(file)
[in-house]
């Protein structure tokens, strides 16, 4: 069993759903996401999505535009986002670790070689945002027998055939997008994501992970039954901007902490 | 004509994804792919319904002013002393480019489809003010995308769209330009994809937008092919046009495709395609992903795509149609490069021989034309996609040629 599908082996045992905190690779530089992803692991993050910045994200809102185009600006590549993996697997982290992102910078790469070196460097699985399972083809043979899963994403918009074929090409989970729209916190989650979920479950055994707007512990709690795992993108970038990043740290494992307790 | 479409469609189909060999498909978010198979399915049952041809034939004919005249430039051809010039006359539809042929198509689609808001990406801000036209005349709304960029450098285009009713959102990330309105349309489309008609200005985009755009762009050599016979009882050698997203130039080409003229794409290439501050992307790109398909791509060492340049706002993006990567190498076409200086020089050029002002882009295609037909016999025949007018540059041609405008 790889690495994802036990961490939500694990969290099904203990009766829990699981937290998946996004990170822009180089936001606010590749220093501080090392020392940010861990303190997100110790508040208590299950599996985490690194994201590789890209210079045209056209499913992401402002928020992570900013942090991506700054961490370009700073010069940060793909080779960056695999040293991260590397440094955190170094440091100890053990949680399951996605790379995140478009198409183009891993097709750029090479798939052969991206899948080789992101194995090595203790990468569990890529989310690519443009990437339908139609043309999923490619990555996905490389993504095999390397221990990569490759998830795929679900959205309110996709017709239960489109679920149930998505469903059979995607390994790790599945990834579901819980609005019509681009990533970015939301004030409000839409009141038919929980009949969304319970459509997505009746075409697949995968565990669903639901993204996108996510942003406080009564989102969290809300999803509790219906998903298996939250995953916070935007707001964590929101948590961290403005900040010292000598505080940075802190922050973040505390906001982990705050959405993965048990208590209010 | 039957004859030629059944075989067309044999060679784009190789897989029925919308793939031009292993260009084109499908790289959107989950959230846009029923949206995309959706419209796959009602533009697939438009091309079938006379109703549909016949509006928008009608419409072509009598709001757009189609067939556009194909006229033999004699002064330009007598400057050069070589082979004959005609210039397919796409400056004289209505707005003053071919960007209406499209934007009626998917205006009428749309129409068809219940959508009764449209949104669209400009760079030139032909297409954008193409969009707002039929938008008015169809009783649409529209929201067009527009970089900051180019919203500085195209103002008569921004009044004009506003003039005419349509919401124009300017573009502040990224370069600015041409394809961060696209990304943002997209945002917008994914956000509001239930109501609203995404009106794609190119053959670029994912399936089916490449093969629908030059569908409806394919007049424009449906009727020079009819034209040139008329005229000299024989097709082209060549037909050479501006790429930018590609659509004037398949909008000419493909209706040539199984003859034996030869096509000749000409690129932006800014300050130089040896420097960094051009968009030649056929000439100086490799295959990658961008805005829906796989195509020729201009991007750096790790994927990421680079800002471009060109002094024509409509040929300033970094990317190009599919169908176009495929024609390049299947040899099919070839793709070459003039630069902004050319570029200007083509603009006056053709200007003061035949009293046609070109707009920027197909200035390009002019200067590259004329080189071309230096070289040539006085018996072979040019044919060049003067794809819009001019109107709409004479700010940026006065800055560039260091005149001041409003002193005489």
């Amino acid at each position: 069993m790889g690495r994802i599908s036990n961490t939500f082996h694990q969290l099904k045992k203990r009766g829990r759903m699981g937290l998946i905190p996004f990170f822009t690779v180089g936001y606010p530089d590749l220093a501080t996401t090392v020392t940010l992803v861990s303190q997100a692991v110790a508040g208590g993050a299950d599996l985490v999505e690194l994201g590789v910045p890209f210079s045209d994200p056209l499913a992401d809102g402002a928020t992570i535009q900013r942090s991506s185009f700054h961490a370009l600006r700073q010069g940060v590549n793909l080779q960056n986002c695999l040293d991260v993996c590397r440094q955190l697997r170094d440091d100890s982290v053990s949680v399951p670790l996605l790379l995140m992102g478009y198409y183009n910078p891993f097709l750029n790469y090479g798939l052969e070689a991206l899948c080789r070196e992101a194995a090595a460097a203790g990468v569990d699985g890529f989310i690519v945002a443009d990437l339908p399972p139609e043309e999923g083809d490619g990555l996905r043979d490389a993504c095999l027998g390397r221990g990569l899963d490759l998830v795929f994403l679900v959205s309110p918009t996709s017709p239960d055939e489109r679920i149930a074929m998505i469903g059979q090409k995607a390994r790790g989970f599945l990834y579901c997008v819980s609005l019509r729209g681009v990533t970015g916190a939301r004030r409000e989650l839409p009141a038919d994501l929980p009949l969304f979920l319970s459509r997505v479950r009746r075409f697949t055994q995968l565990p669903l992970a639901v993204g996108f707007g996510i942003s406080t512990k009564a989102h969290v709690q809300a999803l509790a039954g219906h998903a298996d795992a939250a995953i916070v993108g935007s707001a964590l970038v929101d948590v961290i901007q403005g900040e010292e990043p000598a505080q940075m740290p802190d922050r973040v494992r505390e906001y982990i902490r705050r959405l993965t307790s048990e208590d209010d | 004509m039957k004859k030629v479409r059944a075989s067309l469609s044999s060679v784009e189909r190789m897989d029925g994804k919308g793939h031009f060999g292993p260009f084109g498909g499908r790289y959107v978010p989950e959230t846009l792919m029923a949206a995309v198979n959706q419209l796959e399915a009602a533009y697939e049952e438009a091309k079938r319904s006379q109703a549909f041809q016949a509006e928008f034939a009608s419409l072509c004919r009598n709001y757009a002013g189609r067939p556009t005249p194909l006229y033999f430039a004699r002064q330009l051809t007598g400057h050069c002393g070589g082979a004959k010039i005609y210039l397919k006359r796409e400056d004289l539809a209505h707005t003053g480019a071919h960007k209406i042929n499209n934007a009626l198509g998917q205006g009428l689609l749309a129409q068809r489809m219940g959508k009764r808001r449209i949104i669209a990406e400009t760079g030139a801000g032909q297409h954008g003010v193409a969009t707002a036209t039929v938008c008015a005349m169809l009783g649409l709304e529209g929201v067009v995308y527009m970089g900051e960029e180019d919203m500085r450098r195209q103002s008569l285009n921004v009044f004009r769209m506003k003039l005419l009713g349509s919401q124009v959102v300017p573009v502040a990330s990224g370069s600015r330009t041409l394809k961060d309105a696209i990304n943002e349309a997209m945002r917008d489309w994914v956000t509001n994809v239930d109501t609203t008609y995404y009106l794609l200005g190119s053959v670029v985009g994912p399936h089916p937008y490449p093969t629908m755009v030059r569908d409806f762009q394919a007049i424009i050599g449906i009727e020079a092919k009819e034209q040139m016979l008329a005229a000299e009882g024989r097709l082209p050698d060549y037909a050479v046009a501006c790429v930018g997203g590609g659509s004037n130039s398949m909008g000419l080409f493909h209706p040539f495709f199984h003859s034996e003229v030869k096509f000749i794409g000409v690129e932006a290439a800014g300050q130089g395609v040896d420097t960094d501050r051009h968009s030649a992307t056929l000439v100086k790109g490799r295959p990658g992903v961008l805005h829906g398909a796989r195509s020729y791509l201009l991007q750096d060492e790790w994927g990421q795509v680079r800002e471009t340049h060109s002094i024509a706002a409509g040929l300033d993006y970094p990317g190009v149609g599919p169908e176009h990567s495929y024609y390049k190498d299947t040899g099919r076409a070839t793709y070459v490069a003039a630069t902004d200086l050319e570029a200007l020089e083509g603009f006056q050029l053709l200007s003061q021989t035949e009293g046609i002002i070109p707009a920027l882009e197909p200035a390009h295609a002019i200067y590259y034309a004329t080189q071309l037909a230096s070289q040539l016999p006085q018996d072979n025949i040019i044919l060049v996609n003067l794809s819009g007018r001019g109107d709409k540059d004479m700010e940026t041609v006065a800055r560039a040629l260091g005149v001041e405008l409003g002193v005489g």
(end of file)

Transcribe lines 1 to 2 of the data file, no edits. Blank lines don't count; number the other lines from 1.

[in-house]
């Protein structure tokens, strides 16, 4: 069993759903996401999505535009986002670790070689945002027998055939997008994501992970039954901007902490 | 004509994804792919319904002013002393480019489809003010995308769209330009994809937008092919046009495709395609992903795509149609490069021989034309996609040629 599908082996045992905190690779530089992803692991993050910045994200809102185009600006590549993996697997982290992102910078790469070196460097699985399972083809043979899963994403918009074929090409989970729209916190989650979920479950055994707007512990709690795992993108970038990043740290494992307790 | 479409469609189909060999498909978010198979399915049952041809034939004919005249430039051809010039006359539809042929198509689609808001990406801000036209005349709304960029450098285009009713959102990330309105349309489309008609200005985009755009762009050599016979009882050698997203130039080409003229794409290439501050992307790109398909791509060492340049706002993006990567190498076409200086020089050029002002882009295609037909016999025949007018540059041609405008 790889690495994802036990961490939500694990969290099904203990009766829990699981937290998946996004990170822009180089936001606010590749220093501080090392020392940010861990303190997100110790508040208590299950599996985490690194994201590789890209210079045209056209499913992401402002928020992570900013942090991506700054961490370009700073010069940060793909080779960056695999040293991260590397440094955190170094440091100890053990949680399951996605790379995140478009198409183009891993097709750029090479798939052969991206899948080789992101194995090595203790990468569990890529989310690519443009990437339908139609043309999923490619990555996905490389993504095999390397221990990569490759998830795929679900959205309110996709017709239960489109679920149930998505469903059979995607390994790790599945990834579901819980609005019509681009990533970015939301004030409000839409009141038919929980009949969304319970459509997505009746075409697949995968565990669903639901993204996108996510942003406080009564989102969290809300999803509790219906998903298996939250995953916070935007707001964590929101948590961290403005900040010292000598505080940075802190922050973040505390906001982990705050959405993965048990208590209010 | 039957004859030629059944075989067309044999060679784009190789897989029925919308793939031009292993260009084109499908790289959107989950959230846009029923949206995309959706419209796959009602533009697939438009091309079938006379109703549909016949509006928008009608419409072509009598709001757009189609067939556009194909006229033999004699002064330009007598400057050069070589082979004959005609210039397919796409400056004289209505707005003053071919960007209406499209934007009626998917205006009428749309129409068809219940959508009764449209949104669209400009760079030139032909297409954008193409969009707002039929938008008015169809009783649409529209929201067009527009970089900051180019919203500085195209103002008569921004009044004009506003003039005419349509919401124009300017573009502040990224370069600015041409394809961060696209990304943002997209945002917008994914956000509001239930109501609203995404009106794609190119053959670029994912399936089916490449093969629908030059569908409806394919007049424009449906009727020079009819034209040139008329005229000299024989097709082209060549037909050479501006790429930018590609659509004037398949909008000419493909209706040539199984003859034996030869096509000749000409690129932006800014300050130089040896420097960094051009968009030649056929000439100086490799295959990658961008805005829906796989195509020729201009991007750096790790994927990421680079800002471009060109002094024509409509040929300033970094990317190009599919169908176009495929024609390049299947040899099919070839793709070459003039630069902004050319570029200007083509603009006056053709200007003061035949009293046609070109707009920027197909200035390009002019200067590259004329080189071309230096070289040539006085018996072979040019044919060049003067794809819009001019109107709409004479700010940026006065800055560039260091005149001041409003002193005489």